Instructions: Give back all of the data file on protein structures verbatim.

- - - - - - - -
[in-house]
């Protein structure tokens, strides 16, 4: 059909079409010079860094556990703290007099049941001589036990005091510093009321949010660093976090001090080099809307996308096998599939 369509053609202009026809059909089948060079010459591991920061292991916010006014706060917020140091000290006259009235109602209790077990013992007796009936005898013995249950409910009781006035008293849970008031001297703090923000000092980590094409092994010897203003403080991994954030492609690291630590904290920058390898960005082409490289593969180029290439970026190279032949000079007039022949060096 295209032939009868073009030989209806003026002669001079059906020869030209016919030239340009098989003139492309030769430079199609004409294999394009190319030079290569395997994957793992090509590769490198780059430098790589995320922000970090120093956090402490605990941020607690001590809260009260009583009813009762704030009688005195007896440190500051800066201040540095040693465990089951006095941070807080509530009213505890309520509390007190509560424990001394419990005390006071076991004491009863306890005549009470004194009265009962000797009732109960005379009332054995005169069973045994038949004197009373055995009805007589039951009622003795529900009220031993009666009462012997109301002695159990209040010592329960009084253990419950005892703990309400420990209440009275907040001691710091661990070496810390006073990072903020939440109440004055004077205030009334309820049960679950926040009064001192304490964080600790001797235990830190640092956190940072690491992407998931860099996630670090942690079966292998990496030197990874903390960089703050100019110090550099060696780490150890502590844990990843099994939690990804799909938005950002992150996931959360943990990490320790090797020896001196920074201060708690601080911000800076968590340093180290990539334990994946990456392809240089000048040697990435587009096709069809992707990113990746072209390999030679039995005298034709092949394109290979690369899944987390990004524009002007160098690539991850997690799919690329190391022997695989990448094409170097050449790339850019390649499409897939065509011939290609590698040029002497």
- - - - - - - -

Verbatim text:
[in-house]
């Protein structure tokens, strides 16, 4: 059909079409010079860094556990703290007099049941001589036990005091510093009321949010660093976090001090080099809307996308096998599939 369509053609202009026809059909089948060079010459591991920061292991916010006014706060917020140091000290006259009235109602209790077990013992007796009936005898013995249950409910009781006035008293849970008031001297703090923000000092980590094409092994010897203003403080991994954030492609690291630590904290920058390898960005082409490289593969180029290439970026190279032949000079007039022949060096 295209032939009868073009030989209806003026002669001079059906020869030209016919030239340009098989003139492309030769430079199609004409294999394009190319030079290569395997994957793992090509590769490198780059430098790589995320922000970090120093956090402490605990941020607690001590809260009260009583009813009762704030009688005195007896440190500051800066201040540095040693465990089951006095941070807080509530009213505890309520509390007190509560424990001394419990005390006071076991004491009863306890005549009470004194009265009962000797009732109960005379009332054995005169069973045994038949004197009373055995009805007589039951009622003795529900009220031993009666009462012997109301002695159990209040010592329960009084253990419950005892703990309400420990209440009275907040001691710091661990070496810390006073990072903020939440109440004055004077205030009334309820049960679950926040009064001192304490964080600790001797235990830190640092956190940072690491992407998931860099996630670090942690079966292998990496030197990874903390960089703050100019110090550099060696780490150890502590844990990843099994939690990804799909938005950002992150996931959360943990990490320790090797020896001196920074201060708690601080911000800076968590340093180290990539334990994946990456392809240089000048040697990435587009096709069809992707990113990746072209390999030679039995005298034709092949394109290979690369899944987390990004524009002007160098690539991850997690799919690329190391022997695989990448094409170097050449790339850019390649499409897939065509011939290609590698040029002497």